Refined killing methods and staff training necessary to decrease the suffering of pigs


Refined killing methods and staff training necessary to decrease the suffering of pigs

24 July 2020
Pain, fear, impeded movement and respiratory distress are the welfare consequences pigs suffer when killed, according to the outcome of the assessment by the European Food Safety Authority (EFSA) on the welfare of pigs during mass depopulation and individual on-farm killing operations. Other than being slaughtered for human consumption, pigs can be culled for disease control reasons or because of unproductivity, injuries and terminal illness.

On-farm killing and depopulation are covered by the Council Regulation 1099/2009 (Slaughter Regulation), that by derogation in case of depopulation (Article 18(3)) and emergency killing (Article 19) allows for the use of a wide range of methods to kill animals, that often results in animals suffering.

The EFSA experts have listed practices that, because of serious welfare concerns, “should be banned, redesigned or replaced by other practices, leading to better welfare outcomes”. The painful induction of unconsciousness by high CO2 concentration is just one of the methods that the EFSA recommends to ban.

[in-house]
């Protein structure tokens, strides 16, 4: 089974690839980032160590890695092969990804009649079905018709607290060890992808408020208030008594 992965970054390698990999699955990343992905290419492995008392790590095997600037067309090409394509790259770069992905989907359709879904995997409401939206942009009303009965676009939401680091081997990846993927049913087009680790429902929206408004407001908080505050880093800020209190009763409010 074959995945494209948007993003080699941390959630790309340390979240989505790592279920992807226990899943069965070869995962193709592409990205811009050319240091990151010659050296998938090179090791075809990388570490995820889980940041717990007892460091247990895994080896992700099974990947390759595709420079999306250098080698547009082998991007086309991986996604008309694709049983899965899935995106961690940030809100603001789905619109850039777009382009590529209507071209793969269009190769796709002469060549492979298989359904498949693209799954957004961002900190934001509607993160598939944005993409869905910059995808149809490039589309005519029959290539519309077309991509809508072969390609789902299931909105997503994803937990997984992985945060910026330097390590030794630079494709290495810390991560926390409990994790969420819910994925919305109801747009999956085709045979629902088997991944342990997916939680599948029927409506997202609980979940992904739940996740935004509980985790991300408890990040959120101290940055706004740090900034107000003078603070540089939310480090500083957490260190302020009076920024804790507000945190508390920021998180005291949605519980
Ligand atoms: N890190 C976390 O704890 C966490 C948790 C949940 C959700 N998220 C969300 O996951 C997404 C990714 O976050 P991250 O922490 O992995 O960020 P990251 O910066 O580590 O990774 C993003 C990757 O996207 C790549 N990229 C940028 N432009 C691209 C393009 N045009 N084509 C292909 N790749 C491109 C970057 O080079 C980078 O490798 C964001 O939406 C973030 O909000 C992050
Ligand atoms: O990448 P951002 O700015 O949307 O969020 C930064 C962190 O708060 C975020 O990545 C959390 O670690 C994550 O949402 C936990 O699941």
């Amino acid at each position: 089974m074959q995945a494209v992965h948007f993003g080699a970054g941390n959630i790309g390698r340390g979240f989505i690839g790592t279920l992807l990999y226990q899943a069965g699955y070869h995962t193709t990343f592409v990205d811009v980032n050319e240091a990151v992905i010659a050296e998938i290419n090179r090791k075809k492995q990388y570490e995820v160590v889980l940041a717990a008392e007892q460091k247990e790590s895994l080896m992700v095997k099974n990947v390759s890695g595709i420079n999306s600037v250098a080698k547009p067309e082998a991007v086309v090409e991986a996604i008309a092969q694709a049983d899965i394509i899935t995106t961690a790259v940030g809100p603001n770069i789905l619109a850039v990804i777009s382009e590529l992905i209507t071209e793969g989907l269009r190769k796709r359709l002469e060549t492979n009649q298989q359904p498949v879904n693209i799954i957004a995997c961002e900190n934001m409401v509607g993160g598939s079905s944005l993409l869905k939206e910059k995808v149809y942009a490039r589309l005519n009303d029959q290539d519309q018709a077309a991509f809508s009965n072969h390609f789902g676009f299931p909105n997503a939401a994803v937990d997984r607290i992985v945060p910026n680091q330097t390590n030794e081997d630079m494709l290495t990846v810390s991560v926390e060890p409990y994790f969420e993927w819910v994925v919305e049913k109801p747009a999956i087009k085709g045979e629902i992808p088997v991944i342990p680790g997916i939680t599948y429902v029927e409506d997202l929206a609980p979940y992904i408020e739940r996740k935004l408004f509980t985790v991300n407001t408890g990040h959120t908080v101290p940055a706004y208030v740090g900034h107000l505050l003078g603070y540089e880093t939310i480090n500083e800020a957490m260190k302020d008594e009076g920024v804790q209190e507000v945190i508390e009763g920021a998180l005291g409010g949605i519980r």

Additionally, the lack of skills or lack of training of the staff working in the killing of pigs are a serious concern for animal welfare, and at the origin of the main hazards identified.

This opinion, together with EFSA previous opinions on slaughter and killing, makes the shortcomings of the current legislation painfully clear, and provides the EU Commission and the EU co-legislators with undeniable facts for the revision of the Slaughter Regulation. It is high time for this revision and ultimately better animal welfare law, and Eurogroup for Animals is actively seeking input for the consultations to create better animal welfare law in Europe.  

With the spreading of African Swine Fever (ASF) and other zoonotic diseases, on-farm killing operations are likely to become more and more frequent. To avoid animal suffering, any derogation to the use of a refined list of species-specific killing methods should be eliminated by the EU law. Any method causing animal suffering must be banned from that list. Finally, more detailed requirements for obtaining the certificate of competence for killing pigs should be inserted in the revised law. This could work as preventive measure to the main hazards identified by EFSA and strictly dependent on the operators skills. 


Francesca Porta, Farm Animals Programme Officer